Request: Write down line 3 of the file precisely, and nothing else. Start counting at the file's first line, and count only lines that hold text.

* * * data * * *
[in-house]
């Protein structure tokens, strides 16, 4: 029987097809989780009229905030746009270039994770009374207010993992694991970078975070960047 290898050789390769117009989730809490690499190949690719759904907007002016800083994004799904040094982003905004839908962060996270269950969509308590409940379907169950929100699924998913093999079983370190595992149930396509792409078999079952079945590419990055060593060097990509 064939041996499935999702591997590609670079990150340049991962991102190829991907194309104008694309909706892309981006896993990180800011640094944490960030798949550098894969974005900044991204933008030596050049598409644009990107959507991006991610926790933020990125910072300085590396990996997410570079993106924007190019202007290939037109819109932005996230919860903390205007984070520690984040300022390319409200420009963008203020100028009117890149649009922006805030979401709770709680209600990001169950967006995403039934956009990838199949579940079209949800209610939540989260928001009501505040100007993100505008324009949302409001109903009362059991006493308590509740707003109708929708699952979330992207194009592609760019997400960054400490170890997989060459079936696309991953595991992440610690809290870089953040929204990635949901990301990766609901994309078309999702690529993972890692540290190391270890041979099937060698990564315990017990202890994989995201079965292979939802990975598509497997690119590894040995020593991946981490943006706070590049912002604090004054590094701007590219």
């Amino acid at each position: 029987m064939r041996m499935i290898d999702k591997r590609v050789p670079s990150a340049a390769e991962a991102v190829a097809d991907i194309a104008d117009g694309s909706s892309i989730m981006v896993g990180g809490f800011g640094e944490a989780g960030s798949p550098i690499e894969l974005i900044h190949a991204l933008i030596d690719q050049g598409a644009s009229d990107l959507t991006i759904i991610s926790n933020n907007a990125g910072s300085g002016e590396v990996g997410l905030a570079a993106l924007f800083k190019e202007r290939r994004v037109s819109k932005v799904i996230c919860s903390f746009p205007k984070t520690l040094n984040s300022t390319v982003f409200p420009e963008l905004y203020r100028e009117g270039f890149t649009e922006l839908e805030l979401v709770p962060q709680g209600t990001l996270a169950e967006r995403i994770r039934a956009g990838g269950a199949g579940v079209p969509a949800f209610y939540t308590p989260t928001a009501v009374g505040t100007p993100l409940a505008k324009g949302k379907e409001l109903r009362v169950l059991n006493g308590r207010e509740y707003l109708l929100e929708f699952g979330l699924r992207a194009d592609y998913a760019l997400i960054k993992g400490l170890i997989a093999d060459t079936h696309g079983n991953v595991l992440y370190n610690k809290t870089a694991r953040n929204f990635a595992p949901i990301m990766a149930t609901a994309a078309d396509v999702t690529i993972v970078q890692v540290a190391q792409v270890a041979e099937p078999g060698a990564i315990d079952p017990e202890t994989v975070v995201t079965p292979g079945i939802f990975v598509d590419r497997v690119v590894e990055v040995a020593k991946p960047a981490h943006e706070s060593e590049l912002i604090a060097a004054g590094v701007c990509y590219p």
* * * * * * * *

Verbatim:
């Amino acid at each position: 029987m064939r041996m499935i290898d999702k591997r590609v050789p670079s990150a340049a390769e991962a991102v190829a097809d991907i194309a104008d117009g694309s909706s892309i989730m981006v896993g990180g809490f800011g640094e944490a989780g960030s798949p550098i690499e894969l974005i900044h190949a991204l933008i030596d690719q050049g598409a644009s009229d990107l959507t991006i759904i991610s926790n933020n907007a990125g910072s300085g002016e590396v990996g997410l905030a570079a993106l924007f800083k190019e202007r290939r994004v037109s819109k932005v799904i996230c919860s903390f746009p205007k984070t520690l040094n984040s300022t390319v982003f409200p420009e963008l905004y203020r100028e009117g270039f890149t649009e922006l839908e805030l979401v709770p962060q709680g209600t990001l996270a169950e967006r995403i994770r039934a956009g990838g269950a199949g579940v079209p969509a949800f209610y939540t308590p989260t928001a009501v009374g505040t100007p993100l409940a505008k324009g949302k379907e409001l109903r009362v169950l059991n006493g308590r207010e509740y707003l109708l929100e929708f699952g979330l699924r992207a194009d592609y998913a760019l997400i960054k993992g400490l170890i997989a093999d060459t079936h696309g079983n991953v595991l992440y370190n610690k809290t870089a694991r953040n929204f990635a595992p949901i990301m990766a149930t609901a994309a078309d396509v999702t690529i993972v970078q890692v540290a190391q792409v270890a041979e099937p078999g060698a990564i315990d079952p017990e202890t994989v975070v995201t079965p292979g079945i939802f990975v598509d590419r497997v690119v590894e990055v040995a020593k991946p960047a981490h943006e706070s060593e590049l912002i604090a060097a004054g590094v701007c990509y590219p």